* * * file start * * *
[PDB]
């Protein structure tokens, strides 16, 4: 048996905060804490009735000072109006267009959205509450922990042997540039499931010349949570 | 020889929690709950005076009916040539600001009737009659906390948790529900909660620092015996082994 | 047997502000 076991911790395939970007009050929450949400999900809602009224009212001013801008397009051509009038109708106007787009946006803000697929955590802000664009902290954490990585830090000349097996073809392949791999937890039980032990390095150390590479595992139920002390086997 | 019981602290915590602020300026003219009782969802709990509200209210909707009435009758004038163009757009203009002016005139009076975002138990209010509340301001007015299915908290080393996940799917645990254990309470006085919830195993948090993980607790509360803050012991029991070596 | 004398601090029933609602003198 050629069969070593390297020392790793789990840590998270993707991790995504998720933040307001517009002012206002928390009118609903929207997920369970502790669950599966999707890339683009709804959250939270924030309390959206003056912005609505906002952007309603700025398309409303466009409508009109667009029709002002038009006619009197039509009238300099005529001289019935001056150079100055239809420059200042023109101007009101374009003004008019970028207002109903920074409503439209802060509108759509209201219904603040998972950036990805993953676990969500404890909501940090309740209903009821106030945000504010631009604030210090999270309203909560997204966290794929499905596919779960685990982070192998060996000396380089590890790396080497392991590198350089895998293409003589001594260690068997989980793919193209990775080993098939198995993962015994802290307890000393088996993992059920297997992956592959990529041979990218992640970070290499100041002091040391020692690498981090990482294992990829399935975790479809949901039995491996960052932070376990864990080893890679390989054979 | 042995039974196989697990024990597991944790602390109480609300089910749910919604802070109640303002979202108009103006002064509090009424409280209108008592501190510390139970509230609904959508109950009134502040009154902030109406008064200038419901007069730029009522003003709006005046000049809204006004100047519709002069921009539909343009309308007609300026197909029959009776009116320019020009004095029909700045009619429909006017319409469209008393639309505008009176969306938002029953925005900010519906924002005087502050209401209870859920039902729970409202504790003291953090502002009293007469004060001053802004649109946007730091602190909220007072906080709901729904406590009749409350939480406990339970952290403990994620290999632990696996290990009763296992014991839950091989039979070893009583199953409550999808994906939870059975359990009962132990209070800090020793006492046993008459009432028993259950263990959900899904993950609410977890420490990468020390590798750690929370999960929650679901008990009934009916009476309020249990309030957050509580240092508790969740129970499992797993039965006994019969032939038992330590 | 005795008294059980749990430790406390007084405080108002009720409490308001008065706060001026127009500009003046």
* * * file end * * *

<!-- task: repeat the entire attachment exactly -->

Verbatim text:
[PDB]
């Protein structure tokens, strides 16, 4: 048996905060804490009735000072109006267009959205509450922990042997540039499931010349949570 | 020889929690709950005076009916040539600001009737009659906390948790529900909660620092015996082994 | 047997502000 076991911790395939970007009050929450949400999900809602009224009212001013801008397009051509009038109708106007787009946006803000697929955590802000664009902290954490990585830090000349097996073809392949791999937890039980032990390095150390590479595992139920002390086997 | 019981602290915590602020300026003219009782969802709990509200209210909707009435009758004038163009757009203009002016005139009076975002138990209010509340301001007015299915908290080393996940799917645990254990309470006085919830195993948090993980607790509360803050012991029991070596 | 004398601090029933609602003198 050629069969070593390297020392790793789990840590998270993707991790995504998720933040307001517009002012206002928390009118609903929207997920369970502790669950599966999707890339683009709804959250939270924030309390959206003056912005609505906002952007309603700025398309409303466009409508009109667009029709002002038009006619009197039509009238300099005529001289019935001056150079100055239809420059200042023109101007009101374009003004008019970028207002109903920074409503439209802060509108759509209201219904603040998972950036990805993953676990969500404890909501940090309740209903009821106030945000504010631009604030210090999270309203909560997204966290794929499905596919779960685990982070192998060996000396380089590890790396080497392991590198350089895998293409003589001594260690068997989980793919193209990775080993098939198995993962015994802290307890000393088996993992059920297997992956592959990529041979990218992640970070290499100041002091040391020692690498981090990482294992990829399935975790479809949901039995491996960052932070376990864990080893890679390989054979 | 042995039974196989697990024990597991944790602390109480609300089910749910919604802070109640303002979202108009103006002064509090009424409280209108008592501190510390139970509230609904959508109950009134502040009154902030109406008064200038419901007069730029009522003003709006005046000049809204006004100047519709002069921009539909343009309308007609300026197909029959009776009116320019020009004095029909700045009619429909006017319409469209008393639309505008009176969306938002029953925005900010519906924002005087502050209401209870859920039902729970409202504790003291953090502002009293007469004060001053802004649109946007730091602190909220007072906080709901729904406590009749409350939480406990339970952290403990994620290999632990696996290990009763296992014991839950091989039979070893009583199953409550999808994906939870059975359990009962132990209070800090020793006492046993008459009432028993259950263990959900899904993950609410977890420490990468020390590798750690929370999960929650679901008990009934009916009476309020249990309030957050509580240092508790969740129970499992797993039965006994019969032939038992330590 | 005795008294059980749990430790406390007084405080108002009720409490308001008065706060001026127009500009003046």